As the garage’s interior doesn’t exist in the original image, we’ll need to texture it from other sources, and if you’re ever doing this kind of thing, you usually need look no further than CG Textures. I certainly didn’t. From the angle we’ll see it, the door’s mechanism would be largely obscured, but it did look a bit odd against a clean wall, so I also put a simple metal rail in to give the impression of detail.

MOON ROCKET: Garage interior & door


As it happens, The Pixel Lab recently added a lovely rocket model to their collection of free models, and as this project is only really about camera projection for me, it was a welcome time-saver. I couldn’t help making some slight modifications though, in part to decrease render time, but mostly just for the sake of a fiddle. It turns out I really like chrome things.

So the rocket is going to come out of the garage, and then take off into the sky. I wanted to keep the piece short, so nothing less than an explosive take off would do. Explosions mean debris. Debris means physics. Physics means:


In short, physics simulations in Cinema 4D can be somewhat troublesome at times, so in the interest of time, I kept this simple. Two clusters of debris were created with very basic geometry, one created by a particle emitter, and the other thrust into the air by an invisible pyramid. Because why not. The crater that’s left behind was created in much the same way the garage was, complete with another texture from CG Textures.

The debris went a long way to giving the impression of a powerful take off, but it wasn’t quite explode-y enough, so I also added a simple volumetric light at the centre of the impact. You can see for yourself the different it makes:


There’s something about viewing odd things in handheld footage that makes them that much more compelling. Sure, it’s an incredibly tired trope, and often entirely nonsensical in the context of the given narrative, but it’s still true! So instead of watching this simple animation from a static perspective, why don’t we have an inquisitive virtual cameraman who’s just out filming garages with their phone for no reason? At the very least, it can’t be argued that it’s entirely illogical.

In all honesty, this is one of the first things I did after locking down the projection in Cinema 4D, but it suited the writing of this breakdown to not mention it until now. You’ll probably have noticed the seemingly poorly positioned foreground bushes in some of the breakdown images above, which have in fact been positioned with the motion camera in mind. It’s up to you in which order you do things. Sometimes you’ll find that locking down camera movement as early as possible can save you from spending time on details that won’t even be seen, but on the other hand sometimes it’s useful to remain flexible with the camera in case you encounter some unforeseen problems that you may need to end up shooting around. Like most things, it’s very project-dependant.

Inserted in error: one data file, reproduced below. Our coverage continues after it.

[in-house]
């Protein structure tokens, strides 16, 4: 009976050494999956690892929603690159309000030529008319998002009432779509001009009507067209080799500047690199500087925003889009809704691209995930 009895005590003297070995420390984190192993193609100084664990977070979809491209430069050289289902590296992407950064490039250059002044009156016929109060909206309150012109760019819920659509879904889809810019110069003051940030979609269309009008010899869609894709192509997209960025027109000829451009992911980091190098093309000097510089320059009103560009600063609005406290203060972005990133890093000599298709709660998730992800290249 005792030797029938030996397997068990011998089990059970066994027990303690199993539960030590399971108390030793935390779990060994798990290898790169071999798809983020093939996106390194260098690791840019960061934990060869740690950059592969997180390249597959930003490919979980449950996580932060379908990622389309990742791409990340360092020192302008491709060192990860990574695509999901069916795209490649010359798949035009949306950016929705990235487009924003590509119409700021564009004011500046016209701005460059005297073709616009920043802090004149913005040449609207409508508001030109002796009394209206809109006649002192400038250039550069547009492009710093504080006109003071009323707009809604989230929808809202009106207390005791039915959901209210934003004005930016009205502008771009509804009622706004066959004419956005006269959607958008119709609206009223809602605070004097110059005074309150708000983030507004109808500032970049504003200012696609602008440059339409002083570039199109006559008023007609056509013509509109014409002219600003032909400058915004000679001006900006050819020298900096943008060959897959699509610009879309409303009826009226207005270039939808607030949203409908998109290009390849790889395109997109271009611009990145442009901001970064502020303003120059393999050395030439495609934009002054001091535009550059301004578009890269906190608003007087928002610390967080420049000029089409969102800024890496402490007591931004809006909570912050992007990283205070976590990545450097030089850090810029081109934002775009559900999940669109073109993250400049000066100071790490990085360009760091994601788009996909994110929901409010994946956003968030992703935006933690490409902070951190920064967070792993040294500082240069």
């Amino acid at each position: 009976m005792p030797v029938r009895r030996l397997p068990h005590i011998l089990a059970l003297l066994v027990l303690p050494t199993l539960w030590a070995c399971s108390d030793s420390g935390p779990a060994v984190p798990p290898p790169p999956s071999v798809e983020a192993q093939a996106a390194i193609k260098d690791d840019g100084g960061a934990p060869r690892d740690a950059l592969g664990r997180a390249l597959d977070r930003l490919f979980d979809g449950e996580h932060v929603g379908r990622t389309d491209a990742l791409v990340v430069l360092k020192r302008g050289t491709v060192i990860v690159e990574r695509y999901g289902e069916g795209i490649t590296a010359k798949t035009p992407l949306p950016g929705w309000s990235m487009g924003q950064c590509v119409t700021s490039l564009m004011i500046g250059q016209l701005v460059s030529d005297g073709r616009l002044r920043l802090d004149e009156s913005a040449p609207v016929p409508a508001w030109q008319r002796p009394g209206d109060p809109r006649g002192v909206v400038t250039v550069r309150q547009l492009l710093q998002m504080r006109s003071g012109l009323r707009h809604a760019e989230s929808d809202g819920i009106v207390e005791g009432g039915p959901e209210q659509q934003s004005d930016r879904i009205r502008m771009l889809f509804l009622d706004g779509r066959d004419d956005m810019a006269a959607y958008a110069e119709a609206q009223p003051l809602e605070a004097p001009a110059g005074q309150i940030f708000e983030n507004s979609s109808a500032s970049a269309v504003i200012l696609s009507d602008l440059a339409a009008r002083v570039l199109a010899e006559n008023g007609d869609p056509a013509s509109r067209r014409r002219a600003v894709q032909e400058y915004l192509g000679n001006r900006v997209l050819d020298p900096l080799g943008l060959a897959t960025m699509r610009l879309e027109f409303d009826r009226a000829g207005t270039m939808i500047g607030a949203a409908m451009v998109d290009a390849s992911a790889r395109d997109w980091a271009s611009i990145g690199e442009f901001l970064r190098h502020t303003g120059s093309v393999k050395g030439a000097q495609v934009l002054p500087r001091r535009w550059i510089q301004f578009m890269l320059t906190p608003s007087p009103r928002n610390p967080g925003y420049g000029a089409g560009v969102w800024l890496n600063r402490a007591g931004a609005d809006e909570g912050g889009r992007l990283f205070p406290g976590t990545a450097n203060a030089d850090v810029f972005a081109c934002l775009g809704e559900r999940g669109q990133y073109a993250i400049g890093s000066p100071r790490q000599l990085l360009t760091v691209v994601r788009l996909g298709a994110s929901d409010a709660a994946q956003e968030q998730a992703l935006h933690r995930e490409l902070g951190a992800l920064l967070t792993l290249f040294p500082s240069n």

So with the scene built and rendered in Cinema 4D, I felt that a few touch-ups were in order in After Effects. A slight bit of colour correction, grain and a good old trusty lens flare is all I ended up doing in this case, as it was clear the sound design was going to take a good chunk of time already.


I’m no sound guy, but even so, sound is so absurdly vital to the viewing of moving images that it wouldn’t be all that out of order to tattoo as much on the forehead of every new born baby just in case they end up pursuing visual arts in the future. So, with that in mind, I’ve tried to absorb as much audio knowledge as I can over the years to help me out on little personal projects that aren’t worth bothering anyone else’s time over. The good news for such circumstances though is that Freesound exists, so there’s a good chance that you’ll at least not need to do any of your own foley recordings. You need the sound of a garage door opened and closed in Whitley Bay? You’re in safe hands, they have one. I know, I’ve used it here.

In all, it took a combination of 18 sound recordings from Freesound, mixed in Adobe Premiere Pro, to create the audio for this project. All of which are linked below in the credits, if you’re interested.

And here’s the finished result in motion:



The Pixel Lab

CG Textures

Benboncan, CkSned, digifishmusic, fedexico, gmarchisio, Hugofski, Klerrp, mikehirst, mikehirst (again), Motion_S, mzui, Omar Alvarado, peridactyloptrix, primeval_polypod, sophiehall3535, steveygos93, Timbre & unfa